High-strength spirit can potentially extract too much from a cask. In order to lessen the impact, the cellar master may reduce the brandy to approximately 56 % abv immediately after distillation. Alternatively, he may put the high strength alcohol into new oak for a very short period of time, as little as one to three months, and then transfer it to old oak effecting a reduction between the two and then allowing for a second, more gradual reduction, in the years running up to bottling.

Cognac regions

Wednesday, September 1st, 2010

Cognac is a distillate from a strictly controlled area in the Charente and Charente-Maritime départements of south-west France. Produced from white wine, which is double distilled in pot stills, to a strength not exceeding 72 % abv and aged in oak barrels for a minimum of two years.

Terroir has a huge impact on cognac ; soils found nowhere else on earth, under a unique combination of micro and meso climates help explain why no other region can come close to producing a similar brandy. Vagaries of both the cool north and the warm south are frequently apparent, while the Atlantic exerts a maritime influence and the Massif Central ensures that the extremes of continental climes are felt too.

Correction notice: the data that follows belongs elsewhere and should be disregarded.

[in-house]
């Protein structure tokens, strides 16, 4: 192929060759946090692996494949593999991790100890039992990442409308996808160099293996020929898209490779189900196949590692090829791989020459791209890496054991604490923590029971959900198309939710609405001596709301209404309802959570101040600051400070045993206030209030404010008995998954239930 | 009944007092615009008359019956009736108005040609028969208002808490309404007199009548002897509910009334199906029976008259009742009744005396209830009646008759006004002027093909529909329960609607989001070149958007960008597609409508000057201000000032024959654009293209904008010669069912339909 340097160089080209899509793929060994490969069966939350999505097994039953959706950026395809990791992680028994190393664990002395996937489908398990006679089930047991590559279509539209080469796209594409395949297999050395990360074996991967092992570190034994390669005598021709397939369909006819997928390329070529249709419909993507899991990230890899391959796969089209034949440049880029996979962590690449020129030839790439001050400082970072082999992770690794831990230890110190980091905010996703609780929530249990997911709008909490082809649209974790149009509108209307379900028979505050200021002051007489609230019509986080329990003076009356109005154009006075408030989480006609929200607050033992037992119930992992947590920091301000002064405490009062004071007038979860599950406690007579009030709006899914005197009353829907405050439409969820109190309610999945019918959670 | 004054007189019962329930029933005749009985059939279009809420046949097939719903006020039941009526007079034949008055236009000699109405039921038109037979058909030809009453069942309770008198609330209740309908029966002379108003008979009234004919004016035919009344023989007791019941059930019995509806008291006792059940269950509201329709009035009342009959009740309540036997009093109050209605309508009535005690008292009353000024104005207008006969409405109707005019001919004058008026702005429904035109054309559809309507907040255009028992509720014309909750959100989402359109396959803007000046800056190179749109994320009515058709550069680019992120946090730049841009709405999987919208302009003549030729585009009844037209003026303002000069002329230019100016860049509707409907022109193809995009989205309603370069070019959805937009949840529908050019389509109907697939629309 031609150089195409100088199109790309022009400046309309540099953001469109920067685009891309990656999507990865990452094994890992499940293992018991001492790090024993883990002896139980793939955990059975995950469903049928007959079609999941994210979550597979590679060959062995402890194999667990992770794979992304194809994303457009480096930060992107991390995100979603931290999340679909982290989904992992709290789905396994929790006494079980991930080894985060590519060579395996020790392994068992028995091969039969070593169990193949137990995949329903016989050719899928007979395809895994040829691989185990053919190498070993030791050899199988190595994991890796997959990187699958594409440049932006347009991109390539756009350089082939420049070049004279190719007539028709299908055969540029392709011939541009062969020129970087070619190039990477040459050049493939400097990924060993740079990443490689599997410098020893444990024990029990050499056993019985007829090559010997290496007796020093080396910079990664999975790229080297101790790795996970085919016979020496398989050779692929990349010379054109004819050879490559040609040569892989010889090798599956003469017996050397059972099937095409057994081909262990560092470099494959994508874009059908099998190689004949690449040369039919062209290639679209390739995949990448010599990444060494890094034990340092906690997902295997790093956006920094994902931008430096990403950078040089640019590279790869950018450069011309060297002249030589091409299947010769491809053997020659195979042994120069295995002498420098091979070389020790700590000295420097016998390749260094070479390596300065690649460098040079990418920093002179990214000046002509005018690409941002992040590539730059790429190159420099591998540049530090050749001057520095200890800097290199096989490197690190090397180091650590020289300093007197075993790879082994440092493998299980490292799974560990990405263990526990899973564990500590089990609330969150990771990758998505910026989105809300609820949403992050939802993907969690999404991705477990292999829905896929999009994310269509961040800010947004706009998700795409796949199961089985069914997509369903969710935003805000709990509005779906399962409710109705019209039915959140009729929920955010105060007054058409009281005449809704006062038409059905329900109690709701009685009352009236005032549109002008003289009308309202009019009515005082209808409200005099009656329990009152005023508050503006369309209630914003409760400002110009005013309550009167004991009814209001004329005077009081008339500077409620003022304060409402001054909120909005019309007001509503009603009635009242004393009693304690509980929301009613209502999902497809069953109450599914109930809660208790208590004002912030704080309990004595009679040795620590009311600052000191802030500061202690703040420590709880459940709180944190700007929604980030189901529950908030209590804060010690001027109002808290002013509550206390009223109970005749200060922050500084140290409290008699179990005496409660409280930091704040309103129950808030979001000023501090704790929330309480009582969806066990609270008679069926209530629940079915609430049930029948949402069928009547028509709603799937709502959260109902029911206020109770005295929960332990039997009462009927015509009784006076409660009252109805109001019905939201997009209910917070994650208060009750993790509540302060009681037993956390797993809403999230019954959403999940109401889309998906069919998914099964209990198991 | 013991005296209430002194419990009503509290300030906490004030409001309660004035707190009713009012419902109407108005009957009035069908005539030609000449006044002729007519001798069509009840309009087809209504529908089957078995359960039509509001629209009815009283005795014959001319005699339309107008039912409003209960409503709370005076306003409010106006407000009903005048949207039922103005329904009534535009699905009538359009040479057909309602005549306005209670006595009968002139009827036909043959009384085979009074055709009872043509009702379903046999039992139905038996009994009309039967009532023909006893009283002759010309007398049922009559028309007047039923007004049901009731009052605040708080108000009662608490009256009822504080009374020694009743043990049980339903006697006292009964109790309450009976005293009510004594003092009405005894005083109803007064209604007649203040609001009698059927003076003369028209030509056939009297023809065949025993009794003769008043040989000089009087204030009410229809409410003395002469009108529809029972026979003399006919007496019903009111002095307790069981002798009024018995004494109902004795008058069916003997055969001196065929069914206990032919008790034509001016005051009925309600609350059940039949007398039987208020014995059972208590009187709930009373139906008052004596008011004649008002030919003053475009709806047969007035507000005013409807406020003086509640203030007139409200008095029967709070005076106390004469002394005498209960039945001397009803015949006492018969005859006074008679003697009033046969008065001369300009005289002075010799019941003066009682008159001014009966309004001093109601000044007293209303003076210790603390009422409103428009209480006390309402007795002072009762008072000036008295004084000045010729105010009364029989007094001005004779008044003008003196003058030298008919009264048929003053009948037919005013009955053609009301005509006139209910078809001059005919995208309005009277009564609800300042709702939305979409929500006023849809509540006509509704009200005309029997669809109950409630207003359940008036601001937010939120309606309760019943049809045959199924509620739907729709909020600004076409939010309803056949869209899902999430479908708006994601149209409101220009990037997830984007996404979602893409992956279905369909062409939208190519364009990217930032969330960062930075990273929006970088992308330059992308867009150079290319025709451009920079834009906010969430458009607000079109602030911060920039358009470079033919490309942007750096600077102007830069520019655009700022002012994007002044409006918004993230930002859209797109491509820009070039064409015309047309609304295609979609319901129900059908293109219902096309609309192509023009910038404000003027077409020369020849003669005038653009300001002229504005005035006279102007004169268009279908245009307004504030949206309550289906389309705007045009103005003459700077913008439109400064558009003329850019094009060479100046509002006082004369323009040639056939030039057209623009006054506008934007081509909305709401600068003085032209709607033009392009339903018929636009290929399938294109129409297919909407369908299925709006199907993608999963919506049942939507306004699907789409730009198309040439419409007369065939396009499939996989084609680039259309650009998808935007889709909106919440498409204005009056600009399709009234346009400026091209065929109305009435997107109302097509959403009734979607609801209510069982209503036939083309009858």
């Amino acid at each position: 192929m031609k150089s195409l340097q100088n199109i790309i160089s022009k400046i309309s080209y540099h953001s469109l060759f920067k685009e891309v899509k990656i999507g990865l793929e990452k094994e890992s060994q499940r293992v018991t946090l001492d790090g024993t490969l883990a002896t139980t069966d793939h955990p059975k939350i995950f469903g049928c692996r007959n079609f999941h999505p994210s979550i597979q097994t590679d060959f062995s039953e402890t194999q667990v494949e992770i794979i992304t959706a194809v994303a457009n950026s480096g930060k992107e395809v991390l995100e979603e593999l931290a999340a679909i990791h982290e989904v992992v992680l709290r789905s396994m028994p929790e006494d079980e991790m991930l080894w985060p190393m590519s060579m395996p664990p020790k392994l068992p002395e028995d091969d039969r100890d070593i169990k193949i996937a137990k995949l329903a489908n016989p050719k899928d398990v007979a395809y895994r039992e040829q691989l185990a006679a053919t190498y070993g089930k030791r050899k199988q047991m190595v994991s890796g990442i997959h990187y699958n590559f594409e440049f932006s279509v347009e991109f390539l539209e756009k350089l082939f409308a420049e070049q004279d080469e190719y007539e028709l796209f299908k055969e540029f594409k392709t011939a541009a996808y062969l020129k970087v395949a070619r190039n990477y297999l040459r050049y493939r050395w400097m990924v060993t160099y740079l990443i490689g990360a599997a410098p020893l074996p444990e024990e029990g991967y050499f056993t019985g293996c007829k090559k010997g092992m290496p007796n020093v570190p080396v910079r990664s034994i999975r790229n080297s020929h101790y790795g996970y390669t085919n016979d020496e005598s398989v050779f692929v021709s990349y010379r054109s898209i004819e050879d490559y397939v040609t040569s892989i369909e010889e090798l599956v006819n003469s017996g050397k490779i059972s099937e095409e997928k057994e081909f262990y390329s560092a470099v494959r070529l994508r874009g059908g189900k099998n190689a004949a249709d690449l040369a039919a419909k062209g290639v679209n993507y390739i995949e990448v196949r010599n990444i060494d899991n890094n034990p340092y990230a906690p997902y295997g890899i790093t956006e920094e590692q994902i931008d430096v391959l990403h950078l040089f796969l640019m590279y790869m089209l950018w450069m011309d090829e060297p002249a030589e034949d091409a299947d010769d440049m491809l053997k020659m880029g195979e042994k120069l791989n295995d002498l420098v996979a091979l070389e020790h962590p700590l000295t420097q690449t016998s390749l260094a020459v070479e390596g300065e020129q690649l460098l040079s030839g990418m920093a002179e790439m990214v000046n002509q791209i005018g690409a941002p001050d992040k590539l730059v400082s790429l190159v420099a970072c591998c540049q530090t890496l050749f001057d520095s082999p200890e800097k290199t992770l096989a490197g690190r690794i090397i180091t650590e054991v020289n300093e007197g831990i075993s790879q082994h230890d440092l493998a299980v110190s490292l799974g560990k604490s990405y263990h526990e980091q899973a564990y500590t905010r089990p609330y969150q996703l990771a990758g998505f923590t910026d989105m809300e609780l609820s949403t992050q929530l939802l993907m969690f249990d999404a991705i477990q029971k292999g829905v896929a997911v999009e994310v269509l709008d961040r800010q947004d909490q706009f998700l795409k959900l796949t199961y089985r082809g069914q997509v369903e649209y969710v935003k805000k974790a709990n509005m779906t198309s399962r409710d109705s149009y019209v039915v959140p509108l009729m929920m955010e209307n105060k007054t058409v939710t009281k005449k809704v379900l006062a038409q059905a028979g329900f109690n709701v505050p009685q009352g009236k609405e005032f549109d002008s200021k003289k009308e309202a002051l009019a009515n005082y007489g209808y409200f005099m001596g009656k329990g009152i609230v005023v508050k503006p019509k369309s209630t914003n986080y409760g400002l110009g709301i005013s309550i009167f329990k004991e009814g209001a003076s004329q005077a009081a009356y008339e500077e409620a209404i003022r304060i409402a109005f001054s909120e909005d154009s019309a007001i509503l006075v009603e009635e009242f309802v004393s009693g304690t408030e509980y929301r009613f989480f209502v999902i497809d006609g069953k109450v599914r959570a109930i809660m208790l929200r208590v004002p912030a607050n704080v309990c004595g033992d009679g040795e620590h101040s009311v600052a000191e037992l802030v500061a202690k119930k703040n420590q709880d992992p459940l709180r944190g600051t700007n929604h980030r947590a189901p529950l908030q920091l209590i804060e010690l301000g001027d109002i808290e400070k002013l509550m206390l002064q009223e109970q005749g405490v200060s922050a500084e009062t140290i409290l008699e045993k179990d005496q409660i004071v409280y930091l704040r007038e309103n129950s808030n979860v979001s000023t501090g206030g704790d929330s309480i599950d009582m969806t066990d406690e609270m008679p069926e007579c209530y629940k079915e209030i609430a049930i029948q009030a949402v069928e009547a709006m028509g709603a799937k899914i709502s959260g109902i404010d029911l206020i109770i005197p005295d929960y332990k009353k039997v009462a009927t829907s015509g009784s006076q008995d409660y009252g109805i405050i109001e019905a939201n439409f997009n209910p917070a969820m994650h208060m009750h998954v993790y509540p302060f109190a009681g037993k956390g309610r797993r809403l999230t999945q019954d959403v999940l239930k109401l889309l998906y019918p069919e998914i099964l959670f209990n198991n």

The Cognac Region

Based on the official decree of 1st May 1909, the region was divided into geographical crus :

Grande Champagne (17.8 %) Rich in Campanien chalk ; resulting in brandies of delicacy, elegance and finesse

Petite Champagne (20.7 %) Santonian chalk prevails here, which is earthier resulting in fruitier brandies, though still very elegant.

Borderies (5.4 %) High clay content with flint giving fatter, fuller-bodied brandies with dried fruit characteristics, very useful for blending.

Fins Bois (42 %) Chalk, sand and clay are all evident giving fuller brandies that are quicker to mature. The best vineyards offer floral, fragrant brandies with notes of sweet spice.

Bons Bois (12.6 %) and Bois Ordinaires/Bois

Communs (1.5 %) for blending.

Age Designations : VS/3 Star/Reserve, Minimum 2 years, VSOP Minimum 4 years, Napoleon/XO/Extra Minimum 6 years